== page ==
GPF, USPS, and FBI

We leave for Africa in 5 days!  The craziness has continued from the time of our first post.  Here is an update on the last week or so (as well as a tidbit about the fellowship), with a more than adequate number of acronyms.

The GPF (Graduate Preaching Fellowship) I was awarded is a one-year study fellowship abroad.  It was entirely open-ended, and the information you see on the “Fellowship Proposal” page (and will soon see on the “About” page) was an entirely new creation, formed and molded through many conversations with people.  The GPF is awarded to one Luther Seminary student each year – members of the faculty judge the applications and choose one to accept.

Now, back to the past few days.  We sent in for FBI background checks (BC) at the beginning of July.  The website noted a turn-around time of 28 days – not too bad, we thought.  Four weeks passed, then five.  We noticed our payment had been processed at the end of the fifth week – and we thought that maybe the BCs would come in the next few days.   Then six weeks came and went, and we had to leave (without the BCs) to go to Wisconsin for a Re-approval Interview for Katie, then fly out of Madison for Santa Fe, NM, to visit her Dad, Aunt, and Uncle.

At the very end of the sixth week, we received a text from our roommate that the BCs came – and he went to the USPS office to next-day them to us in NM.

Katie’s aunt and uncle use a PO box, not a box at their address.  So when the USPS driver arrived at their house with the package, he couldn’t deliver the BCs because there was no box.

So he sent Katie a text that said “This is your mailman i have a express piece for you.”  It was, in fact, from the USPS mailman for her aunt and uncle’s house in NM.  After many texts, and driving back down the mountain we were on, Katie, her dad, and I met the mailman on the side of the road in Tesuque, NM.  We finally had our BC’s!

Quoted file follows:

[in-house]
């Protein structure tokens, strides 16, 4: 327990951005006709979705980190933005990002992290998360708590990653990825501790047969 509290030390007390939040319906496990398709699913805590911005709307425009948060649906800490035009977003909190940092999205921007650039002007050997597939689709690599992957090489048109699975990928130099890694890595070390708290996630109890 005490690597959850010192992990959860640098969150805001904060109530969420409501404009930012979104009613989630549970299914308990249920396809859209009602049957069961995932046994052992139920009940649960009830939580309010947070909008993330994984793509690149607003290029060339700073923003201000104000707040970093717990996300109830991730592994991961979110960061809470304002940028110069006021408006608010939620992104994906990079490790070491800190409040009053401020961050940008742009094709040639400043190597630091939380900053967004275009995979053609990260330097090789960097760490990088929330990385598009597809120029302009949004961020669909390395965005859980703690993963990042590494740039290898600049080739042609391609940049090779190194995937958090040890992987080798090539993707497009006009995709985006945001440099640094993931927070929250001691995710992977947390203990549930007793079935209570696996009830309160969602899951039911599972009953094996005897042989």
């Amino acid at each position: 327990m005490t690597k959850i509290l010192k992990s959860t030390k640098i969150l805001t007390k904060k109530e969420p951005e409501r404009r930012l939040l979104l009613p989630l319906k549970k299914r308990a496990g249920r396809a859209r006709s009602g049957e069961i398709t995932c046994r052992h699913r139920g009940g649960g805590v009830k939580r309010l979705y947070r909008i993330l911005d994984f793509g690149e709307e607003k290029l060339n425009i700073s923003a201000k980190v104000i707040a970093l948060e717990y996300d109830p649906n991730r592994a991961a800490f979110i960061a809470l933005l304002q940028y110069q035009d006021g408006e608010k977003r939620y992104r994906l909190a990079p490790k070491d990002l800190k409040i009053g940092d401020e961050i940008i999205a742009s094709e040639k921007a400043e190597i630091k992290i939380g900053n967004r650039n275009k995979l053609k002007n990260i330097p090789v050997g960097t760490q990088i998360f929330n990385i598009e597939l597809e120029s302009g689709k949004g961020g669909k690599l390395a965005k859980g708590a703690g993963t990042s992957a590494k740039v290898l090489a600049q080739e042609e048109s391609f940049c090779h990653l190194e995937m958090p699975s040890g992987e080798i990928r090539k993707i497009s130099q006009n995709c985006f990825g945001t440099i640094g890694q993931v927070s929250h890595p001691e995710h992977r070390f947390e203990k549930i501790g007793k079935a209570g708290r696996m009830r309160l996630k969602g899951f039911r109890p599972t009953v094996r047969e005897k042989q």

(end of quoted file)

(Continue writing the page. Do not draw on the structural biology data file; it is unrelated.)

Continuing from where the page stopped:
We sent the applications in under the “Research Visa” (RV) section, on Monday – they arrived on Tuesday.  I received a call on Wednesday that they would not accept our applications as RVs.  To them, it seemed there would be no research taking place.  I had been assured in a conversation with the SA Embassy in DC in June that an RV was the way to go – I tried to explain that to the person on the phone, and that Luther Seminary was sending me to do research on social change and preaching and the intersection of these in society.  After a long-winded – and verging on emotional – explanation, the vice-consul said that she didn’t think that was research, and that she couldn’t accept our application as an RV.  She said they might be able to accept it as a long-term visitor’s visa, but I would need to get back to her about whether the church was registered with the Department of Education in SA.  If it was registered, it may be a Research Visa.

I called multiple times on Thursday – the first time I called the number I was given Wednesday, but was told that that number is longer being used by the SA consulate.  After finding the correct number online, I reached a receptionist but was only able to leave a message.  The person I spoke with Wednesday never called back. On Friday morning, amidst the joy of moving our lives into a 10×10 storage unit, I called back again, only to find that the woman I had talked to on Wednesday and tried to contact on Thursday was not, in fact, working on Friday. (Gah!) Hopefully when I call on Monday I will be able to talk with the vice-consul, and get this all figured out…

Until then, we wait and we pray.  God is good, and has brought us this far – just a bit further and we’ll be there!

Will (with some important edits by Katie)

 

 

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